“The editor-writer relationship should not be thought of as adversarial.”
―Benjamin Percy, Thrill Me: Essays on Fiction
In addition to short-form materials, I’ve edited several hundred books in my career. My clients have included private individuals, large publishing companies, small presses, self-publishing services, and entertainment companies.
Selected Editing Projects
Numerous books for self-publishing companies, including reissued backlist titles for bestselling authors.
Wild Boys, Masterpiece Comics’ miniseries, winner of the ComicFanatic Indy Award for Best Independent Superhero Book.
Beyond the River of the Sun and The Last Timucua, award-winning historical novels by Fredric M. Hitt.
No Place Called Freetown, a collection of short stories by E. G. Hallowell, Director General of the Sierra Leone Broadcasting Corporation.
The Brave Ones: A Memoir of Hope, Pride, and Military Service, by Michael J. MacLeod. The book has a 4.6 star rating on Amazon based on 514 reviews.
I offer free sample edits of any prospective client’s work. From your perspective, you can think of a sample edit as an audition. You want me to amaze you, right? For me, the sample edit not only allows me to show off my talent but helps me decide what kind of editing you need and what level of work will go into it. And, of course, after I’ve come to understand how much work I need to do for you, I’ll offer a professional but very competitive bid. For reliable information on how editors price their services, you can take a look at the Editorial Freelancers Association’s rate card. (And I can tell you upfront that my rates are at the low end of what you’ll see there.)
I have used the services of Tom Wallace for several full-length novel projects, one currently in the final phases of publication. The publisher has not asked for any further editing than what was provided by Tom. He has always performed up to standards and within contracted time restraints. He has edited both suspense and supernatural thrillers for me and has done very well with both. The best thing about Tom is that beyond doing all the grammatical editing, he is excellent at putting the structure in the best order to hold the reader. He addresses issues such as excess verbiage and lack of visualization. He helps develop characters and offers ideas for improving the story line. Before selecting Mr. Wallace, I had several editors provide me with a sample. Tom was a head above all the samples I received. —Glenn Parkhurst, author of Bled, Bus Driver, All I Shot Was My Reputation (copyediting and substantive editing)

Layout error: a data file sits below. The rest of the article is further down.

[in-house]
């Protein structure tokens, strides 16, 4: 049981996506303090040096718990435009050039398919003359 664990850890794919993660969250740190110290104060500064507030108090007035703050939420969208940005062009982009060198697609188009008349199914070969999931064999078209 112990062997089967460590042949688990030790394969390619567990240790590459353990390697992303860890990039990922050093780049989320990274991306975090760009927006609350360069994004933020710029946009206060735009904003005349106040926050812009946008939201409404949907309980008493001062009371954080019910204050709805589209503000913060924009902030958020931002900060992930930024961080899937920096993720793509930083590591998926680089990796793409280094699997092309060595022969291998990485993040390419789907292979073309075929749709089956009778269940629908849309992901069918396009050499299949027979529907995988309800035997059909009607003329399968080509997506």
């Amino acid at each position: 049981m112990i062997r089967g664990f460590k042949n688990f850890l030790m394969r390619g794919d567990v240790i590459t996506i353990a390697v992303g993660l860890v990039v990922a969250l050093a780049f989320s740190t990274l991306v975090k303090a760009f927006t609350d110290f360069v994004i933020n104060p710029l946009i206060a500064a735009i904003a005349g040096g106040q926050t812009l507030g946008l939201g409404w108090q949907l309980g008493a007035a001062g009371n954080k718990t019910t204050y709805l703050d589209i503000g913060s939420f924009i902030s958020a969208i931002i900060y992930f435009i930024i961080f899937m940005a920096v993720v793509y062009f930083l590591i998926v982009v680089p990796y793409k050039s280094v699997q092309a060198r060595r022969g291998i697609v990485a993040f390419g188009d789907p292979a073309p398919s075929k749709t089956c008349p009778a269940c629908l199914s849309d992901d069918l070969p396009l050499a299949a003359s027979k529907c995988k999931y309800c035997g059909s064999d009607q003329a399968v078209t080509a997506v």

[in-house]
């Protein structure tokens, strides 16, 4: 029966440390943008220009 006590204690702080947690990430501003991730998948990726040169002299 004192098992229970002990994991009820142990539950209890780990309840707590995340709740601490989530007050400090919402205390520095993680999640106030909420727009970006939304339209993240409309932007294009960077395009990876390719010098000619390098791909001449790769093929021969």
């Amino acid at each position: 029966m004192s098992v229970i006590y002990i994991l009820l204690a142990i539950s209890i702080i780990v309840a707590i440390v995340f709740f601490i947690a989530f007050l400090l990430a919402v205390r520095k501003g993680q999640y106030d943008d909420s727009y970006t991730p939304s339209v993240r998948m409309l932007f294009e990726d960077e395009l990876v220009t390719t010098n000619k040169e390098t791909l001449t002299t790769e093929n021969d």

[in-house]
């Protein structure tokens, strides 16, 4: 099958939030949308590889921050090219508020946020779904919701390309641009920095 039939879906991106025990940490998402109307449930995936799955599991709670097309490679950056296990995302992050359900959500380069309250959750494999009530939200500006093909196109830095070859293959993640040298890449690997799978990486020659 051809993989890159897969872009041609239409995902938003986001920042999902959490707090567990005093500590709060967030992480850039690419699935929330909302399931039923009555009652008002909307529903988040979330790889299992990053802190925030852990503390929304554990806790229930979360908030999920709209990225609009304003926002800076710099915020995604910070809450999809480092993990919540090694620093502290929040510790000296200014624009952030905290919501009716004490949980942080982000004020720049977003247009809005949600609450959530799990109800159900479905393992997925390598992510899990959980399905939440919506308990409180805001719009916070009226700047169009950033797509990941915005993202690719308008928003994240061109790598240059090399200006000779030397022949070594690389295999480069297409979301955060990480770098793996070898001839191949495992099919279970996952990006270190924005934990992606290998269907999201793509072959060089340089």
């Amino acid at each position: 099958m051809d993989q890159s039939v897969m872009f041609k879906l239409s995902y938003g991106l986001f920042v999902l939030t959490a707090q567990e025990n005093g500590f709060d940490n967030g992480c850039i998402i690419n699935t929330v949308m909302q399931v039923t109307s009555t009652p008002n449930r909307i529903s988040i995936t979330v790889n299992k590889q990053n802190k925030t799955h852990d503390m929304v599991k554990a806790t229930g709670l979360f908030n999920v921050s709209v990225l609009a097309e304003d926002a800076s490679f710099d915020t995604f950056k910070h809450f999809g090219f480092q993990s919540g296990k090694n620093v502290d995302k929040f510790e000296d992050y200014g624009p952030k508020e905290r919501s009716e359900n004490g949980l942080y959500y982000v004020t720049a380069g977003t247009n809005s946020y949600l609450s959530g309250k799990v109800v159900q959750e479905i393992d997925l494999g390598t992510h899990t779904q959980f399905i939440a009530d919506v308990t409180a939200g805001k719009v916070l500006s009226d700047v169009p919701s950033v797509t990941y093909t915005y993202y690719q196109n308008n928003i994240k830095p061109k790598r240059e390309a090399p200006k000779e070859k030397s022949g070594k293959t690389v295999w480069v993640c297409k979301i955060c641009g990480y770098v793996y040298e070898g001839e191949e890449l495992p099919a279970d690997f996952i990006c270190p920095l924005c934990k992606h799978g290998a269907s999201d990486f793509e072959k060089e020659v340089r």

Not all editing is the same. I offer copyediting, substantive editing, developmental editing, and book doctoring. What does all that mean?
Copyediting deals with grammar, syntax, punctuation, spelling, typos, and issues like wordiness and undue repetition. Copyediting is something of a left-brain activity. It does require creative judgment, but it’s more about applying rules.
Substantive editing (sometimes called line editing or content editing) is a highly creative endeavor dealing with all aspects of the craft of writing—plot, pace, characterization, dialogue, theme, symbolism, etc. In this kind of work, I might make quite a lot of notes and ask questions about some passages or issues in the manuscript. When the editing is done, the writer may have some work to do to address all the issues that come up in the edit.
Thank you for the great editing and rewriting work you did on my website. You truly have a keen eye for detail and clarity. I’ll be in touch for future needs. —Patricia K. Martin, PhD, licensed clinical psychologist Charlottesville, VA.
Developmental editing is a rather labor intensive process used for manuscripts that need a lot of work. The editor will mark up the manuscript; the writer will revise based on that feedback then resubmit; the editor will mark up the work again. This process can go on for three or four rounds. Or more.
Book doctoring, as the term implies, is a process reserved for manuscripts that need a lot of TLC. The ideas or basic story might be fantastic, but the writing, arrangement, pace, etc., need intensive work.